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Patent Pools and Product Development

Author

Listed:
  • Thomas Jeitschko

    (Antitrust Division, U.S. Department of Justice and Department of Economics, Michigan State University)

  • Nanyun Zhang

    (Department of Economics, Towson University)

Abstract

The conventional wisdom is that the formation of patent pools is welfare enhancing when patents are complementary, since the pool avoids a double-marginalization problem associated with independent licensing. The focus of this paper is on (downstream) product development and commercialization on the basis of perfectly complementary patents. We consider development technologies that entail spillovers between rivals, and assume that nal demand products are imperfect substitutes. If pool formation either increases spillovers in development or decreases the degree of product di erentiation, pool formation can actually adversely a ect overall welfare by reducing incentives towards product development and product market competition|even with perfectly complementary patents. This significantly modifies and possibly even negates the conventional wisdom for many settings. The paper provides insights into why patent pools are uncommon in science-based industries such as biotech, despite there being strong policy advocacy for them.

Suggested Citation

  • Thomas Jeitschko & Nanyun Zhang, 2011. "Patent Pools and Product Development," Working Papers 2011-02, Towson University, Department of Economics, revised Feb 2011.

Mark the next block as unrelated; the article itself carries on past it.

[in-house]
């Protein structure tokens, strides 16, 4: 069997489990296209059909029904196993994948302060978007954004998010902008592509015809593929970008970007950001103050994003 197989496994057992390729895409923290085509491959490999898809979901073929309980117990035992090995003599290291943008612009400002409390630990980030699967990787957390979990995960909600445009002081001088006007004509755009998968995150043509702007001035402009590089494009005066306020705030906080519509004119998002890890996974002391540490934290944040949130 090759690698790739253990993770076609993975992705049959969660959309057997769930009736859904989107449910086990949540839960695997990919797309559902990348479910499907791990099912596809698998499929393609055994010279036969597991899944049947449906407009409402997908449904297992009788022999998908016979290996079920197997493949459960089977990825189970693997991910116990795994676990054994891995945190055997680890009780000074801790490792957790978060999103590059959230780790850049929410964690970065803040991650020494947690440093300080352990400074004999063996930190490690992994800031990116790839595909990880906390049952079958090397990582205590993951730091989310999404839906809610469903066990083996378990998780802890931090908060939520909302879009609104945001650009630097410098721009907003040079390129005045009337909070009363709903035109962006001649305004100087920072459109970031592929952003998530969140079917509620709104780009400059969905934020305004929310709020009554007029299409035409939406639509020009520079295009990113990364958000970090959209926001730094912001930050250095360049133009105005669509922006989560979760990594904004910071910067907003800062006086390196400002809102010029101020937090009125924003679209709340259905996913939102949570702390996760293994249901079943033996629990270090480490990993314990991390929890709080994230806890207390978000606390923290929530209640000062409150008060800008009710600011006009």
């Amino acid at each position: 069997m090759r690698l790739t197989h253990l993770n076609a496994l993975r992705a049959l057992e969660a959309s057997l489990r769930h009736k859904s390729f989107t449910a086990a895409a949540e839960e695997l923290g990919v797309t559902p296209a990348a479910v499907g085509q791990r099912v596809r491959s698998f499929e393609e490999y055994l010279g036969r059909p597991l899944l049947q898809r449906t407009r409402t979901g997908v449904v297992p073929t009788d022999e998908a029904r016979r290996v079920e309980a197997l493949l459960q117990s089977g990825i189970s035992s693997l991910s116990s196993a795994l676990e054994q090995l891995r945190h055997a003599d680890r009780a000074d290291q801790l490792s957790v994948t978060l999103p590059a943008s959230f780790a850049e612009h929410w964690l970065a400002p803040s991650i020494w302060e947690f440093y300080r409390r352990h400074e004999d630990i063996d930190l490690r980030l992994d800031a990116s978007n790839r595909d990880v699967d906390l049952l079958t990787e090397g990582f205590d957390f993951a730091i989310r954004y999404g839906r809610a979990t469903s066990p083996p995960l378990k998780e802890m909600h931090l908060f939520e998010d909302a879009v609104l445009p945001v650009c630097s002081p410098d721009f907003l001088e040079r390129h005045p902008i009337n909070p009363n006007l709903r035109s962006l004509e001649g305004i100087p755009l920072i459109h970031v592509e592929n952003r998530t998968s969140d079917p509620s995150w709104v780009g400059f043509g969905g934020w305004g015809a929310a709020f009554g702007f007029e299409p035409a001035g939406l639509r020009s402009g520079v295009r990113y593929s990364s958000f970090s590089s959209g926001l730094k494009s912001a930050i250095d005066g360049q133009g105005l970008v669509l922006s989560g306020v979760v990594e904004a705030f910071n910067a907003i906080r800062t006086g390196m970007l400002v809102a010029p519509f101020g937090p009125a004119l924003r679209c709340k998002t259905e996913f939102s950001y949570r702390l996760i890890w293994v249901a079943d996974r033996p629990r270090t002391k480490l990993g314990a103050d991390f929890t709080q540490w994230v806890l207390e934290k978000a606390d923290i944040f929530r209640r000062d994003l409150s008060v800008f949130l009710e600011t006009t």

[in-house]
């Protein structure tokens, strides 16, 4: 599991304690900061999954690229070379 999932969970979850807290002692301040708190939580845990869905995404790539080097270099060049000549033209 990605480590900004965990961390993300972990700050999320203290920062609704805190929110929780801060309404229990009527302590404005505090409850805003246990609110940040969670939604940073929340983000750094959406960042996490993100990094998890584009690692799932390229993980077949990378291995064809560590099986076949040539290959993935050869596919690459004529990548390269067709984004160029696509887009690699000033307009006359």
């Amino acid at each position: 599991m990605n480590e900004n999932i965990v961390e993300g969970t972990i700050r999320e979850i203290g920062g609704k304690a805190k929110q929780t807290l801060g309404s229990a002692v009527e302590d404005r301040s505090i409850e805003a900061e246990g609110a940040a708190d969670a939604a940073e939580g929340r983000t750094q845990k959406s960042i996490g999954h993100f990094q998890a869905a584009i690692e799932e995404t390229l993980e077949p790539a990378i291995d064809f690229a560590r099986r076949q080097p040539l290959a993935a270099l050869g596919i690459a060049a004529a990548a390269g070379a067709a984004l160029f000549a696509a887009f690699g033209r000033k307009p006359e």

• Handle: RePEc:tow:wpaper:2011-02
    as

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    File URL: http://webapps.towson.edu/cbe/economics/workingpapers/2011-02.pdf
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    References listed on IDEAS

    as
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    Full references (including those not matched with items on IDEAS)

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    More about this item

    Keywords

    Patent Pools; Research and Development; Innovation; BioTechnology; Electronics.;
    All these keywords.

    JEL classification:

    • L1 - Industrial Organization - - Market Structure, Firm Strategy, and Market Performance
    • L2 - Industrial Organization - - Firm Objectives, Organization, and Behavior
    • L4 - Industrial Organization - - Antitrust Issues and Policies
    • L6 - Industrial Organization - - Industry Studies: Manufacturing
    • D2 - Microeconomics - - Production and Organizations
    • D4 - Microeconomics - - Market Structure, Pricing, and Design

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